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Frequently Asked Questions About DUI

Question:
Why didn't I receive a ticket or a notice to appear in court?
Answer:
Some police agencies issue a traffic ticket and notice to appear in court upon releasing a DUI suspect from jail, but most do not. Instead, you will be given a copy of your breath test results and a hearing request form from the Department of Licensing. For agencies that follow this procedure, the police officer's report will be forwarded to the prosecutor, who will review it and invariably file charges against you.

Question:
Why did the officer punch a hole in my license?
Answer:
When the officer punched a hole in your license he made it into a temporary license, good for sixty days, which means that the Department of Licensing is about to suspend or revoke your driver's license. If you do not take action by filing a hearing request form within thirty days, you will lose your right to contest the department's action.

Question:
What special rules apply if I am under 21 years old?
Answer:
The Department of Licensing will suspend your license if you are under 21 years old and were driving with an alcohol concentration of .02 or more. It is also a crime to drive a car while under age 21 if you have an alcohol concentration of .02 or more. A youthful offender must be prosecuted for adult DUI if the test result is .08 or higher, or if the prosecutor can prove the driver was impaired at the time of driving.

Question:
Will I have to go to trial?
Answer:
Most criminal cases do not go to trial. The same is true of DUI cases. Whether a DUI case goes to trial is determined by many factors.

Question:
Will the judge be upset with me if I hire a lawyer and fight the charge instead of pleading guilty?
Answer:
The constitution prohibits punishing you for asserting your right to trial.

Question:
Do you have to be drunk to be guilty of DUI?
Answer:
No. To be guilty of DUI you must simply have a breath or blood alcohol concentration of .08 or more (unless you are under age 21) or your ability to drive must be lessened to an appreciable degree.

Question:
How much do I have to drink to have an alcohol concentration (BAC) of .08 or more?
Answer:
There is no easy answer to this question because of differences in how people absorb and metabolize alcohol, but there are guidelines.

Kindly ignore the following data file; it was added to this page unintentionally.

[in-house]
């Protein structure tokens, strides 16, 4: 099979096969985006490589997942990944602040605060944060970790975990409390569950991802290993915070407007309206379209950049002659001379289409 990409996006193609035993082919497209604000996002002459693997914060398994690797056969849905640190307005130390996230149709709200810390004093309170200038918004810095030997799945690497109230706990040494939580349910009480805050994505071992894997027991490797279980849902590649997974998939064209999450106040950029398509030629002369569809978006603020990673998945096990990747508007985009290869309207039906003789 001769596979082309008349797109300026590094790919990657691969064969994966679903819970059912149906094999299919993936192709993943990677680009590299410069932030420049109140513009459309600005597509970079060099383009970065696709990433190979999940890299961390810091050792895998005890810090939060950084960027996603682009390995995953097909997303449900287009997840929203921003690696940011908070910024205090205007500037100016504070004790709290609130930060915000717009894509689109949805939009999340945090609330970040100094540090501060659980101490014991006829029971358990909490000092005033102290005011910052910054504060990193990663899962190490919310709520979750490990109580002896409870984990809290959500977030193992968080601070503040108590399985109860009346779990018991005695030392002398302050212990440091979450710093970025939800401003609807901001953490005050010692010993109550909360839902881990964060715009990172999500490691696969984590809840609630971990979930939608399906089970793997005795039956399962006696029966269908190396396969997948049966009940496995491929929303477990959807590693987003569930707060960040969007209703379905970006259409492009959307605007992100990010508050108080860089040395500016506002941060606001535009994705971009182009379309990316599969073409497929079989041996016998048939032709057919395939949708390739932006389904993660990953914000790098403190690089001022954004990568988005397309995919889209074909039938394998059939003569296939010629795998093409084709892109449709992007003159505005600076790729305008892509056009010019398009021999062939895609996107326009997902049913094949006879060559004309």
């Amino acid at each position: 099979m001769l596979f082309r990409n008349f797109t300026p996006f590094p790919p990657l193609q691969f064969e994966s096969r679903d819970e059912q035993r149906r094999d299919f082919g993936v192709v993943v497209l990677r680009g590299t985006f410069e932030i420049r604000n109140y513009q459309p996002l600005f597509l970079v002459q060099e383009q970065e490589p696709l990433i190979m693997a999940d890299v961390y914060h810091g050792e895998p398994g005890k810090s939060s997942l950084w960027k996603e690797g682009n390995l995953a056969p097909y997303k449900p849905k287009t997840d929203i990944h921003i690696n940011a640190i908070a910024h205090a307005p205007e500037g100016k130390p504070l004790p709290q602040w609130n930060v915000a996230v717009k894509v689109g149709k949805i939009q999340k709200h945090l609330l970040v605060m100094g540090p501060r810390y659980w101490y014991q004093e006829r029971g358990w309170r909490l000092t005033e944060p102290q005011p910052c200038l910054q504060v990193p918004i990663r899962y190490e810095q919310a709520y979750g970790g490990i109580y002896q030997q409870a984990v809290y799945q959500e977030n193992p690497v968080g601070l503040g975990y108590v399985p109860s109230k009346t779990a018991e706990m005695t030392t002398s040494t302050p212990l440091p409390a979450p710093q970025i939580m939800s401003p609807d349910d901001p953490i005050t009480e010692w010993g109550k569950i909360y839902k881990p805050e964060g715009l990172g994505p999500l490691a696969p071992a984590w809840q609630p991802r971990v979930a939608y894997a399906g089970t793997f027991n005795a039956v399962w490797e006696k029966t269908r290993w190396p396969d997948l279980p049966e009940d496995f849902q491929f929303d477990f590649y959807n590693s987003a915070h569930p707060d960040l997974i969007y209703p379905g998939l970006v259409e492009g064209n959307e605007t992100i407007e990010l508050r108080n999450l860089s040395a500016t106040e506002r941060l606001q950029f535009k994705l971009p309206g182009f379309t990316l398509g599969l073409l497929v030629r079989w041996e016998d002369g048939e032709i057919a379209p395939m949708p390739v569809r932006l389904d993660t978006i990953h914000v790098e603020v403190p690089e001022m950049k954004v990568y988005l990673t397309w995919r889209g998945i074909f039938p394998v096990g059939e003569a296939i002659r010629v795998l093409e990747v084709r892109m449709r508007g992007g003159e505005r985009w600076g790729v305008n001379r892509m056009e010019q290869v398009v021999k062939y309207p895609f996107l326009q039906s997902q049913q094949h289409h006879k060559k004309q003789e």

Question:
What is Electronic Home Monitoring (EHM)?
Answer:
Due in part to Washington's harsh DUI laws, the jails have become unconscionably overcrowded. A partial solution to the dilemma that has been created by the Legislature's desire to inflict serious penalties on DUI offenders has been the creation of an alternative to jail in the sense that most of us know it. Most of us would think of EHM as house arrest, and indeed that is exactly what it is. EHM allows an individual to continue working, or go to alcohol treatment, but in all respects curtails their freedom of movement.

Question:
What is an Ignition Interlock Device?
Answer:
Due in part to Washington's harsh DUI laws, the jails have become unconscionably overcrowded. A partial solution to the dilemma that has been created by the Legislature's desire to inflict serious penalties on DUI offenders has been the creation of an alternative to jail in the sense that most of us know it. Most of us would think of EHM as house arrest, and indeed that is exactly what it is. EHM allows an individual to continue working, or go to alcohol treatment, but in all respects curtails their freedom of movement.

Question:
What if I have a commercial driver's license (CDL)?
Answer:
If you are arrested while driving a vehicle and you have a CDL, you will face at least a one-year disqualification from driving commercial vehicles if you have an alcohol concentration of .04 or greater, if you refuse testing, if you are convicted of a DUI, reckless driving, felony DUI or if you suffer an administrative license suspension. There is no occupational license for driving with a CDL.

Question:
I have some questions about my DUI case. Where can I go for answers?
Answer:
An experienced DUI defense lawyer is the best source. Of course we hope you will contact one of the lawyers at The Cowan Kirk Gaston Law Firm. Short of that:

  • Go to a law library (at courthouses and law schools) and research DUI law and blood or breath alcohol analysis.
  • Search the web further, and examine the linked items on this web site.
  • Buy the book, “Defending DUIs in Washington,” by Cowan & Fox (Lexis Law Publications), also available at most law libraries

Cowan Kirk Kattenhorn

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Cowan Kirk Kattenhorn is known throughout Washington and the nation for representing all of its clients with commitment, creativity and compassion. We recognize how devastating a DUI charge can be, particularly when our clients learn how incredibly tough Washington's DUI laws have become, even for a first-time offender.

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If you need a DUI defense attorney in Seattle, Bellevue, or King County, contact us today to find out why respect for our clients, a passion for justice, and our commitment to winning have earned each of us the highest honor a member of the bar can receive from our colleagues – their referrals.